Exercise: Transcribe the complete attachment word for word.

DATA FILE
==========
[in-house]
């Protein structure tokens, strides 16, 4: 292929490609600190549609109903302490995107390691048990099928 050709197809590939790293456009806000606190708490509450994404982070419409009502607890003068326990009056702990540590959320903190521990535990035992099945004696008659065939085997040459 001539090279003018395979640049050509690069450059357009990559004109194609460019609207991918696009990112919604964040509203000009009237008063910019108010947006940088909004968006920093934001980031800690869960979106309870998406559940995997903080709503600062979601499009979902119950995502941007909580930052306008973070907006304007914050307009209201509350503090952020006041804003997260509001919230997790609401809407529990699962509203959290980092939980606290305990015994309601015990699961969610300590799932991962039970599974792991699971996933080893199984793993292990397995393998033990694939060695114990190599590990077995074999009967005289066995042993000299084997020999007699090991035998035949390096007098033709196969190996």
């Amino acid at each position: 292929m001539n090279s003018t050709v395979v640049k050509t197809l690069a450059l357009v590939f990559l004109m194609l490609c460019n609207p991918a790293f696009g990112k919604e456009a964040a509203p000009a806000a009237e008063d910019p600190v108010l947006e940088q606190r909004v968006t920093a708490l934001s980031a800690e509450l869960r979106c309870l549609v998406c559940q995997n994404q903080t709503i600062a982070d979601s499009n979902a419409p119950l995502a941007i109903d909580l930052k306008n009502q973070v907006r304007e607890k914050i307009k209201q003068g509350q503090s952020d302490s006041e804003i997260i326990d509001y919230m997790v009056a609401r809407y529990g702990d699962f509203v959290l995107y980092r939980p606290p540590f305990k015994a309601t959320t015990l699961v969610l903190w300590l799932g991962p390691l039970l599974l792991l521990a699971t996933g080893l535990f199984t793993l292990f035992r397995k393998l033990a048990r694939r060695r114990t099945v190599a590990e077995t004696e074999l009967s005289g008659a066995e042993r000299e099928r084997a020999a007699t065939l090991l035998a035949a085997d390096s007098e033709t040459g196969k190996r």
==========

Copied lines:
[in-house]
């Protein structure tokens, strides 16, 4: 292929490609600190549609109903302490995107390691048990099928 050709197809590939790293456009806000606190708490509450994404982070419409009502607890003068326990009056702990540590959320903190521990535990035992099945004696008659065939085997040459 001539090279003018395979640049050509690069450059357009990559004109194609460019609207991918696009990112919604964040509203000009009237008063910019108010947006940088909004968006920093934001980031800690869960979106309870998406559940995997903080709503600062979601499009979902119950995502941007909580930052306008973070907006304007914050307009209201509350503090952020006041804003997260509001919230997790609401809407529990699962509203959290980092939980606290305990015994309601015990699961969610300590799932991962039970599974792991699971996933080893199984793993292990397995393998033990694939060695114990190599590990077995074999009967005289066995042993000299084997020999007699090991035998035949390096007098033709196969190996």
């Amino acid at each position: 292929m001539n090279s003018t050709v395979v640049k050509t197809l690069a450059l357009v590939f990559l004109m194609l490609c460019n609207p991918a790293f696009g990112k919604e456009a964040a509203p000009a806000a009237e008063d910019p600190v108010l947006e940088q606190r909004v968006t920093a708490l934001s980031a800690e509450l869960r979106c309870l549609v998406c559940q995997n994404q903080t709503i600062a982070d979601s499009n979902a419409p119950l995502a941007i109903d909580l930052k306008n009502q973070v907006r304007e607890k914050i307009k209201q003068g509350q503090s952020d302490s006041e804003i997260i326990d509001y919230m997790v009056a609401r809407y529990g702990d699962f509203v959290l995107y980092r939980p606290p540590f305990k015994a309601t959320t015990l699961v969610l903190w300590l799932g991962p390691l039970l599974l792991l521990a699971t996933g080893l535990f199984t793993l292990f035992r397995k393998l033990a048990r694939r060695r114990t099945v190599a590990e077995t004696e074999l009967s005289g008659a066995e042993r000299e099928r084997a020999a007699t065939l090991l035998a035949a085997d390096s007098e033709t040459g196969k190996r």